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The Lion King

‘The Lion King’ is a remake of the much admired Disney animated classic from 1994. A popular success for all ages, the tale of love, loss and redemption amongst the African wildlife has seen it endure. With the current unending cycle of remakes, it was a given Disney would dip its oar into these waters. Having remade several animated films to the live-action sphere, Disney’s latest is a triumph for its computer wizards.

Simba is a young lion in Africa looking forward to becoming King of the Pridelands. Worshipping his father Mufasa, Simba’s life goes awry when his evil, ambitious Uncle Scar stages a coup. Forced into exile, Simba relies on the help of Timon the meerkat and Pumbaa the warthog. When tensions resurface in the land, Simba is called to action to face Scar and claim the throne.

‘The Lion Kings’ technical success is a double-edged sword. The vistas and creatures it achieves in its ‘photo-realistic’ CGI is stunning. Every crevice and flowing locks of the animals are amazingly rendered. The voice actors from James Earl Jones onwards bring conviction amidst the computerized visions. The simple story flows reasonably well with slow spots and saccharine-sweet sentiment kept to a minimum.

For all its creativity in how it looks, ‘The Lion King’ falls apart due to lack of emotional power. Whilst the voices, scenery and songs are all strong, how the animals’ reaction to events disappoints. Facial expressions are non-existent with the animal’s continual blank looks has the effect of taking you out of the story. Although individual scenes look truly majestic, how the animals barely react to them proves distracting. For all the advances in CGI, there’s still a long way to go in successfully making such computerized characters display genuine emotion as ‘The Lion King’ shows.

Admirers of the original hand-drawn version of ‘The Lion King’ may grumble at this hi-tech remake. Those who haven’t seen the initial take should at least enjoy the dazzling scenery and colourful spectacle. Hopefully technology will further improve with the added ingredient of authentic sincerity providing further kudos to films like these.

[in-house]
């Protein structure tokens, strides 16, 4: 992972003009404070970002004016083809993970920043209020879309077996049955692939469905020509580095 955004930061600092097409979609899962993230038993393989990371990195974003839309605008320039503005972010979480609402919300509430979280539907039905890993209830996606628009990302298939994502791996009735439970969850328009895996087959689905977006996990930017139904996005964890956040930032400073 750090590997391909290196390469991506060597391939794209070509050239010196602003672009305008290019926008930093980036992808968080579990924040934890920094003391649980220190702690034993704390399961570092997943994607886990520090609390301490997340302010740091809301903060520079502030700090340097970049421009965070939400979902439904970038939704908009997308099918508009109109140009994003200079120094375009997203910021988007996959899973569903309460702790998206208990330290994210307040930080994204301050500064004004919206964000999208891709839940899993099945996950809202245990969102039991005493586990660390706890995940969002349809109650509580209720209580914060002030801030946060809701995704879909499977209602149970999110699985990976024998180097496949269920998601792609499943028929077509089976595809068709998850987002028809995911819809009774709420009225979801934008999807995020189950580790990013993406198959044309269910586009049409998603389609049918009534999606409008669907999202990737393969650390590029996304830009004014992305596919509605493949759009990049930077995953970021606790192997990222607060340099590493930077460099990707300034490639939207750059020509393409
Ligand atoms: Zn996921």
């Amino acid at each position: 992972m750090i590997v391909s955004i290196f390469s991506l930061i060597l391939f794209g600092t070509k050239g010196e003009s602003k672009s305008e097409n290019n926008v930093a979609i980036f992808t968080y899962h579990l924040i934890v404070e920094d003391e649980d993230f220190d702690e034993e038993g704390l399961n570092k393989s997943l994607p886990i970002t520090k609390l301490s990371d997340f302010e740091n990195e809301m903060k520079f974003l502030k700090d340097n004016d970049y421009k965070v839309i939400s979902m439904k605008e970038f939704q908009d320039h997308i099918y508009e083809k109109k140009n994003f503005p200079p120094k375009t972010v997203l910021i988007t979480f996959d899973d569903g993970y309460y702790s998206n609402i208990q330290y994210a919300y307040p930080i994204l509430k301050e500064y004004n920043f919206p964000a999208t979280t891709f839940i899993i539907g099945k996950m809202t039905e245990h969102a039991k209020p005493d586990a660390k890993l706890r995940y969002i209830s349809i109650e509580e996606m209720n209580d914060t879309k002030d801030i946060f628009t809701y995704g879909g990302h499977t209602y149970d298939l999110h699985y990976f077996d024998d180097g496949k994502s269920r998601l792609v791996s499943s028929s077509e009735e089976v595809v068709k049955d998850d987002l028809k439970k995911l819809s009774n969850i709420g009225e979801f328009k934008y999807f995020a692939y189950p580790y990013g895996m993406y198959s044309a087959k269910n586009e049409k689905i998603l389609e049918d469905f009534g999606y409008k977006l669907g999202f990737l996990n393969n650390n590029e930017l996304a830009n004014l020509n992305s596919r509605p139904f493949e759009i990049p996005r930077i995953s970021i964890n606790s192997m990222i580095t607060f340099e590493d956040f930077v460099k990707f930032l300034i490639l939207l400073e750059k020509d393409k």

Rating out of 10: 6

Spider-man: Far from Home

‘Spider-man: Far from Home’ is the 7th stand-alone film in the overall series. These do not include the stitched together efforts from the late 70’s/early 80’s that were episodes of the infamous Nicholas Hammond-starring TV series. Those of a particular age would remember them with fondness with its goofy charm surprisingly still evident in this bigger budgeted update. Being a huge Spider-man comic book collector since the 70’s, the character has always been of interest with this entry successfully capturing the essence of what made those books captivating page-turners.

Peter Parker (Tom Holland) is on a school trip to Europe with his school friends MJ (Zendaya) and Ned (Jacob Batalon). His holiday is rudely interrupted when former head of S.H.I.E.L.D Nick Fury (Samuel L Jackson) enlists his services. Wanting Parker, in his guise as Spider-man, to team up with noted illusionist Mysterio (Jake Gyllenhaal), Fury wants them to battle an otherworldly threat. With Peter’s personal and professional life blurring, he will need all his super-heroics to spin his way out of trouble.

‘Spider-man: Far from Home’ is a consistently entertaining entry in the franchise. Light, exciting and fun, it encompasses the lighter side of the web-spinning. With previous instalments exploring the darker side of the mythology, this recent reboot series has taken a much lighter tone. It doesn’t mean discarding the teenage angst that makes the Spider-story compelling. Peter’s personal problems still captivate and are relatable no matter what age viewers are. How he deals with his friends and foes alike is what sets him apart from the more muscle-bound heroes he encounters.

Like Tobey Maguire and Andrew Garfield before him, Holland makes the character his own. Each actor has conveyed a different aspect of the role with Holland’s keen sense of responsibility and naivety a key component of the comic book’s early days. Jackson and Gyllenhaal are equally strong as well as the other cast members. It’s refreshing seeing the story take Spider-man out of the comfort zone of his usual New York locale with the European locations put to great use. The CGI and cinematography bring each frame to comic-book life with lots of colour and movement under Jon Watts’ strong direction.

Whilst the first two Maguire films are still the best rendition of the character, ‘Spider-man: Far from Home’ is a fine addition. Briskly paced with scenes easily flowing into the other, it’s a solid crowd pleaser. A third outing of Holland’s Spidey would be welcome with the character’s popularity as strong as the webs he weaves.

Rating out of 10: 7